Originally created 01/03/06

Teams push forward after firings

Almost as soon as the St. Louis Rams announced Monday that Mike Martz was out as head coach, they asked the Chicago Bears for permission to talk to Ron Rivera, their defensive coordinator.

Same thing in Houston: The Texans fired Dom Capers and asked Denver for permission to talk to offensive coordinator Gary Kubiak.

Such is the way of the NFL. If there's a "hot" coaching prospect out there, try to get to him as soon as possible before the competition grabs him.

And there's a lot of competition this year.

Four coaches were let go on "Black Monday," the day after the regular season ends and the traditional day for firing coaches. Martz, Capers, Mike Sherman of Green Bay and Jim Haslett of New Orleans were canned.

They join Mike Tice of Minnesota, fired after the Vikings' final game Sunday, and Dick Vermeil of Kansas City, who retired at the age of 69. With the firing of Detroit's Steve Mariucci in November, that brings to seven the number of vacancies, with the prospect of one more - Norv Turner of Oakland, who could learn his fate today.

None of the firings were surprises.

Haslett's job has been in question most of the season as the Saints, who finished 3-13, went through a chaotic period in which the team was driven from its home by Hurricane Katrina, settled in San Antonio and played "home" games in three different stadiums, including its opener at Giants Stadium - home of its opponent, the New York Giants.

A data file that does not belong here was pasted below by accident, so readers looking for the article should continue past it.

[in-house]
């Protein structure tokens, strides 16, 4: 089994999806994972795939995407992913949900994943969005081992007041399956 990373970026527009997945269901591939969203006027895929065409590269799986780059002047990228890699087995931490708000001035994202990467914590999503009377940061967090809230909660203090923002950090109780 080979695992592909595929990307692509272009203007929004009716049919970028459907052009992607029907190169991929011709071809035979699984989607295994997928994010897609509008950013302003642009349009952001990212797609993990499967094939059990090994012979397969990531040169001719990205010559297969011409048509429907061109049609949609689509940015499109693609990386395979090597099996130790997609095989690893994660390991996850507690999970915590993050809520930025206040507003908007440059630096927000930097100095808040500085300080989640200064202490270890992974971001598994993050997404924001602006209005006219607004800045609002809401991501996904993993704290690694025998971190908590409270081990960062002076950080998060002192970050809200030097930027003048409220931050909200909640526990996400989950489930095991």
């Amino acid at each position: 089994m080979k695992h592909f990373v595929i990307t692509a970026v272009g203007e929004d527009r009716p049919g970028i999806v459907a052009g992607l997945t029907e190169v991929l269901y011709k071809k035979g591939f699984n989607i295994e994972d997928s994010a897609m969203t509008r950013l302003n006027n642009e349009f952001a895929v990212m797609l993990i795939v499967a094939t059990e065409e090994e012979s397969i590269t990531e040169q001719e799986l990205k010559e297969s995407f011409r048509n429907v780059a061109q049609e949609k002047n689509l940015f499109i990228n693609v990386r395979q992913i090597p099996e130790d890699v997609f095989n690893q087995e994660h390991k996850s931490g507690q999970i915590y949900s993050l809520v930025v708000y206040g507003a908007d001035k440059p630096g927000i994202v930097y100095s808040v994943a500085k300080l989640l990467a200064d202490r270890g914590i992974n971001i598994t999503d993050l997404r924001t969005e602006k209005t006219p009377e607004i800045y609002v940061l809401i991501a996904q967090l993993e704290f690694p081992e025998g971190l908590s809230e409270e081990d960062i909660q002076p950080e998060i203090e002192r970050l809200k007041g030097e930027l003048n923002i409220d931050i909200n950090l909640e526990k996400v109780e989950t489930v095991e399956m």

"There were some unexpected challenges, but in any case our record isn't good enough," Haslett, who coached the team for six seasons and was coach of the year in 2000, said in a statement.

The 54-year-old Martz took a medical leave this season after five games with an infection of the heart lining and was not allowed back on the sidelines, in part because of differences with director of football operations Jay Zygmunt. At the time he left the team, his career record was 56-36 and he had led the Rams to the playoffs four times, and to the Super Bowl after the 2001 season.

Thus it was no surprise when New Orleans' offensive players heard of the availability of Martz, known for his innovations, and hinted he be considered for the opening.

"I'd like an offensive-minded coach," wide receiver Donte' Stallworth said, nodding when asked if it was a coach who had a recent health problem.

The list of prospects for the vacancies is long.

Rivera is one of those at the top. Because he is of Hispanic heritage, he also fits the specifications of the "Rooney rule," which requires that all teams with vacancies interview at least one minority candidate.

Another top prospect in that category is Tim Lewis, defensive coordinator of the New York Giants, who was once a cornerback for Green Bay and who turned down an interview with Detroit when it hired Mariucci.

Other potential minority candidates include Cleveland offensive coordinator Maurice Carthon; Minnesota defensive coordinator Ted Cottrell; and Mike Singletary, the Hall of Fame linebacker who is San Francisco's assistant head coach.

Other likely prospects among assistant coaches include Gregg Williams, assistant head coach for defense of the Redskins; offensive coordinator Brad Childress of Philadelphia; and Baltimore offensive coordinator Jim Fassel.

College prospects are Pete Carroll of Southern California; Charlie Weis of Notre Dame; Kirk Ferentz of Iowa; Bob Stoops of Oklahoma; and Pat Hill of Fresno State. All but Stoops were NFL assistants.


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